Trauma-induced suppression of cellular immune function contributes to sepsis, multiple organ dysfunction syndrome (MODS) and mortality. Macrophage migration inhibitory factor (MIF) has been revealed to be central to several immune responses. However, the role of MIF in trauma-like conditions is unknown. Therefore, the present study evaluated MIF in macrophages and polymorphonuclear neutrophils (PMNs). The effects of hypertonic saline (HTS) on lipopolysaccharide (LPS)-induced MIF levels were evaluated in macrophages. MIF concentrations were determined by an enzyme-linked immnosorbent assay (ELISA) and cell lysates were used for western blot analysis. The effects of HTS on N-formyl-methionyl-leucyl-phenylalanine (fMLP)-induced MIF were evaluated in PMNs. MIF concentrations were determined by ELISA, western blotting and real time-polymerase chain reaction (RT-PCR) to determine MIF expression. MIF levels, which were measured by the ELISA, increased by 1.24±0.38 ng/ml in the supernatants of LPS-stimulated macrophages compared with the controls (0.79±0.07 ng/ml) at 2 h. HTS10 (150 mmol/l) partially restored MIF levels (0.84±0.22 ng/ml; P<0.05). Also, western blotting was performed and MIF protein levels were higher in the LPS-stimulated macrphages (20% increase in band density) compared with the controls (P<0.05). The addition of HTS decreased MIF protein expression. MIF levels in fMLP-stimulated PMN cells were unchanged compared with the controls according to the ELISA, western blotting and RT-PCR. No effects were observed following treatment with HTS. MIF concentrations and MIF expression were higher in LPS-stimulated macrophages than controls and HTS restored MIF levels to those of the controls. MIF levels were unchanged in PMNs stimulated by fMLP.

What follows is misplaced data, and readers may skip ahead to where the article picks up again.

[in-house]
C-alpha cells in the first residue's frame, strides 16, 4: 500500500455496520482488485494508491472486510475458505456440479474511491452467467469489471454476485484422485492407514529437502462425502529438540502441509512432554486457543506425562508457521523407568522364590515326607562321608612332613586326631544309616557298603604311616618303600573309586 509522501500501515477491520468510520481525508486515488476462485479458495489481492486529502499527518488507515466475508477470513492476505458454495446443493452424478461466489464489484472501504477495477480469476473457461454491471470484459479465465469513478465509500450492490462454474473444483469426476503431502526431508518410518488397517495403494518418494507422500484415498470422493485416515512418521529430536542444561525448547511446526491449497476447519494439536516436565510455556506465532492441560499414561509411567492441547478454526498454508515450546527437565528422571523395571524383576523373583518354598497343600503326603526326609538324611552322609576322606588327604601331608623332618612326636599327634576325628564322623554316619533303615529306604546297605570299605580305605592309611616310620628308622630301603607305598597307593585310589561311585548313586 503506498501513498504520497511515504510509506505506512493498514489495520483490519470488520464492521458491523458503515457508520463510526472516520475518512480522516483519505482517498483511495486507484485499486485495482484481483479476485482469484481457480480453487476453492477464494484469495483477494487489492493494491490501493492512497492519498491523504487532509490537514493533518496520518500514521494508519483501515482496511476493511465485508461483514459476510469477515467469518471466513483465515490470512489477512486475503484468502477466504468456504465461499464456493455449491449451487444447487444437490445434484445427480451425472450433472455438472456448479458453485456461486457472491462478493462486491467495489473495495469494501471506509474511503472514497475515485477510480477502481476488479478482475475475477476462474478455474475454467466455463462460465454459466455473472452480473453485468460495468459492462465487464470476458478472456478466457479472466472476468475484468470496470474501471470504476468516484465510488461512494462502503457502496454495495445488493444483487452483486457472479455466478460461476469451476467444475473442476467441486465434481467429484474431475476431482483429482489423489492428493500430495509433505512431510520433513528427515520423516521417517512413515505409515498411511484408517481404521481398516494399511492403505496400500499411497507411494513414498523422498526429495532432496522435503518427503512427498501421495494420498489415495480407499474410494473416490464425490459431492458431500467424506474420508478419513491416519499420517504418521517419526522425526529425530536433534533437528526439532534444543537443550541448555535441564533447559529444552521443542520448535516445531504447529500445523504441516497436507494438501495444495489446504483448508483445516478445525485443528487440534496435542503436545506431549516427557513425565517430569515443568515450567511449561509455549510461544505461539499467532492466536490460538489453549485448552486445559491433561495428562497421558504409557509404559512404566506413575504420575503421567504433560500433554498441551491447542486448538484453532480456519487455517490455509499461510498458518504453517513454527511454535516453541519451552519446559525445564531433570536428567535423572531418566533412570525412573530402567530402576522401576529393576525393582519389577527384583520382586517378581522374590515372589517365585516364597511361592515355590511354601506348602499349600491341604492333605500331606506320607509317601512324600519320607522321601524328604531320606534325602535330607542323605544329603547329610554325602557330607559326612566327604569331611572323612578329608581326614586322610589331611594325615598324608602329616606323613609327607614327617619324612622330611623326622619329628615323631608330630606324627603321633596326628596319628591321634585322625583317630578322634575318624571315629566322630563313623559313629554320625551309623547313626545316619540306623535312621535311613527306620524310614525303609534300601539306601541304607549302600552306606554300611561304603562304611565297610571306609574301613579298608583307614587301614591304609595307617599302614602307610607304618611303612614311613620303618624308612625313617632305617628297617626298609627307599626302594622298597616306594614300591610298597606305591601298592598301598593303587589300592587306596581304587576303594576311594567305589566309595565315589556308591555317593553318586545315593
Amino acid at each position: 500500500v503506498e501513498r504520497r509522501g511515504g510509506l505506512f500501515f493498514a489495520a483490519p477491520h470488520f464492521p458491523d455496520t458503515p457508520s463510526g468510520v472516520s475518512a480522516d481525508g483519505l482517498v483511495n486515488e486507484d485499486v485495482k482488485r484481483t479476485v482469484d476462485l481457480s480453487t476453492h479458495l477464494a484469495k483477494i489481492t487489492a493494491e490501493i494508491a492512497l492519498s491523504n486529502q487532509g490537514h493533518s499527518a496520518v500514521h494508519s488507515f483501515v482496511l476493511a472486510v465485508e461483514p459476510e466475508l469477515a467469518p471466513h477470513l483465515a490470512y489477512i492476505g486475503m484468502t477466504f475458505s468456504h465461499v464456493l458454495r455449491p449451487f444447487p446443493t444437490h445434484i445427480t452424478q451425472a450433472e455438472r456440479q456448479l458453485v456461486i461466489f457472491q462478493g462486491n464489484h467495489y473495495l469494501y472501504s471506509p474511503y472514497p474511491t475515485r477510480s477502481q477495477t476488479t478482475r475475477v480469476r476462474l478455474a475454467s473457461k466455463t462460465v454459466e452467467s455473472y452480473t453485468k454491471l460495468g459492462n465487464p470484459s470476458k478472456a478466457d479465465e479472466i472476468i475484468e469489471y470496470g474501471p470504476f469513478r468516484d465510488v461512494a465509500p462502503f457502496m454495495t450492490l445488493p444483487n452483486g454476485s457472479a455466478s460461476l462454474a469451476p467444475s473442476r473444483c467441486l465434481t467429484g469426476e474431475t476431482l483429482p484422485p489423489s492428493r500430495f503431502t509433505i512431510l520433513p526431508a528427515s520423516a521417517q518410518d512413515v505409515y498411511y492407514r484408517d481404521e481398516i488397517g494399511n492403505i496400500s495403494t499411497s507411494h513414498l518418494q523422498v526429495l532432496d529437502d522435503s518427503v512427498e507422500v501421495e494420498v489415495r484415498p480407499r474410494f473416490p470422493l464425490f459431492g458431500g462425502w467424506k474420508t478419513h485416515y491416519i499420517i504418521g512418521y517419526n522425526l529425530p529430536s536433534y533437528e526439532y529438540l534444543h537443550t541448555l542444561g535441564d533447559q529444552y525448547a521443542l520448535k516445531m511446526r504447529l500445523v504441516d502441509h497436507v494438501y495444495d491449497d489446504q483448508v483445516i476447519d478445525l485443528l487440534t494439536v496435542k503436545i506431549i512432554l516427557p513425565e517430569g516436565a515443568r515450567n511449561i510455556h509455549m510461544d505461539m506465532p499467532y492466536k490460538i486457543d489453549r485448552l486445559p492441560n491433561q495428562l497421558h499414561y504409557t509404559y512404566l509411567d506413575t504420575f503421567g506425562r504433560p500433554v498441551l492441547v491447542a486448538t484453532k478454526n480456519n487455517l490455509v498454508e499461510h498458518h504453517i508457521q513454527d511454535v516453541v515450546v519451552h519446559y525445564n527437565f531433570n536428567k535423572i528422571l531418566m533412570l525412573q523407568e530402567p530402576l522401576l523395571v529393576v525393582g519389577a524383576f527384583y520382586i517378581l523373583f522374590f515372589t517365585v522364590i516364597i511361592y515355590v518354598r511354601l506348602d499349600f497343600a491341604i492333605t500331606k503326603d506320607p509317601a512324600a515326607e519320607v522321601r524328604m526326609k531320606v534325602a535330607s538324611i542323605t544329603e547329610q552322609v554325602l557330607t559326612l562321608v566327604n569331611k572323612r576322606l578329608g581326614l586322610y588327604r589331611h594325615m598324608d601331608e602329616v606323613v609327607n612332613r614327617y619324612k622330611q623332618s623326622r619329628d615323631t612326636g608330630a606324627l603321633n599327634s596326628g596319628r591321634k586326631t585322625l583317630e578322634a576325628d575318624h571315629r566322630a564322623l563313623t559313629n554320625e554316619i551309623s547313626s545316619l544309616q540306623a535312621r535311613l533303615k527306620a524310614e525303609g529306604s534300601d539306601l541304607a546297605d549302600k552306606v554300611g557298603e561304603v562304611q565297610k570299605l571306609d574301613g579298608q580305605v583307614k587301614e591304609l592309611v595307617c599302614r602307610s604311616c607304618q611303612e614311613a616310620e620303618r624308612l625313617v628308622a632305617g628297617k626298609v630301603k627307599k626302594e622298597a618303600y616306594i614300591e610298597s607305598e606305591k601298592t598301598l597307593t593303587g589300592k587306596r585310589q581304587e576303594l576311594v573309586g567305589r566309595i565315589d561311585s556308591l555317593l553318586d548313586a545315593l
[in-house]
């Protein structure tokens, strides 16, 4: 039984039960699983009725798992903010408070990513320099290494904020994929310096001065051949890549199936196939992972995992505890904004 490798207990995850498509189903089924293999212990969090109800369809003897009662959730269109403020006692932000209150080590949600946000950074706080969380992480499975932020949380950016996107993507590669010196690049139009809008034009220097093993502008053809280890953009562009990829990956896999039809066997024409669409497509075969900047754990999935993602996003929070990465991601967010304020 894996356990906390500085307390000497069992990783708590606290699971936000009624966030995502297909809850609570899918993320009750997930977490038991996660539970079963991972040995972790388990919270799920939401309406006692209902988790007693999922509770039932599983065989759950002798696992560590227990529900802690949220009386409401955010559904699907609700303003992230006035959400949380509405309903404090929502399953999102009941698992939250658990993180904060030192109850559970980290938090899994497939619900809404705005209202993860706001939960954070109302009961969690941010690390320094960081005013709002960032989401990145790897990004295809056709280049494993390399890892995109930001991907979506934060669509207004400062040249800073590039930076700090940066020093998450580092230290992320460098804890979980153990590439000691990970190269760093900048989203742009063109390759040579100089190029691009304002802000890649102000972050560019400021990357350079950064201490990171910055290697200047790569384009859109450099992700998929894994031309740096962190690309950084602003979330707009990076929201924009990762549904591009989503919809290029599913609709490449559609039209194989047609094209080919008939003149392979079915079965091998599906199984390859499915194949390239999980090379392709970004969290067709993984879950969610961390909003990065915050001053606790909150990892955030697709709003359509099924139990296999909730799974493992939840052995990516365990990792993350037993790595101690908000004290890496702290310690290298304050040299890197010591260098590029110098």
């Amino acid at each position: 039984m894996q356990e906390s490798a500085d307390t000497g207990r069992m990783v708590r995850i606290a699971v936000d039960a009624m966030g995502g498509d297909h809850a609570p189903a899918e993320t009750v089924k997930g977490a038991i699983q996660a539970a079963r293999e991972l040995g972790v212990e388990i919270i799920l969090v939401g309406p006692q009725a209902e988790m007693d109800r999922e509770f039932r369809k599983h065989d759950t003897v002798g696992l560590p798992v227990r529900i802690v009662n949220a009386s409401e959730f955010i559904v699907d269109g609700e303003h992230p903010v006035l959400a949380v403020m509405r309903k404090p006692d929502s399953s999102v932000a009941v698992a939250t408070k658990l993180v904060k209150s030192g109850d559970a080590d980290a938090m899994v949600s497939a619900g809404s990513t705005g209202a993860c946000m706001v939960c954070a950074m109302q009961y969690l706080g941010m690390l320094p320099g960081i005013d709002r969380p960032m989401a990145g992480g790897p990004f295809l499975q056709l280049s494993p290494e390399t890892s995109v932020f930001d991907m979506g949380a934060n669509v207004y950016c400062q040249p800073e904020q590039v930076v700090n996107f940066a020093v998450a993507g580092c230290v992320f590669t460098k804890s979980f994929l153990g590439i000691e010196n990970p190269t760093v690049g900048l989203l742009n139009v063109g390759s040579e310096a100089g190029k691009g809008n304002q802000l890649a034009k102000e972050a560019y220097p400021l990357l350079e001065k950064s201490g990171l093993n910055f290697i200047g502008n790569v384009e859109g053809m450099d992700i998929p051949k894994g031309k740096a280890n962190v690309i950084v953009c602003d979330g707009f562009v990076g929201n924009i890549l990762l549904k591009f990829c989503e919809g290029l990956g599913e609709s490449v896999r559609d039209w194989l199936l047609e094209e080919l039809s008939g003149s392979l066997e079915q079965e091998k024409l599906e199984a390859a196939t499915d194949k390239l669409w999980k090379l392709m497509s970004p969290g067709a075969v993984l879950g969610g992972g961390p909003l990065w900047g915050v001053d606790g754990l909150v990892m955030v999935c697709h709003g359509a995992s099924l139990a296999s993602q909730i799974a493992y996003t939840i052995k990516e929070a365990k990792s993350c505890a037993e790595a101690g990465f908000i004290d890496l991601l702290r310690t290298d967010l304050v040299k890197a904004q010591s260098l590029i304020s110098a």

- Macrophage migration inhibitory factor
ASJC Scopus subject areas
- Immunology and Microbiology (miscellaneous)
- Cancer Research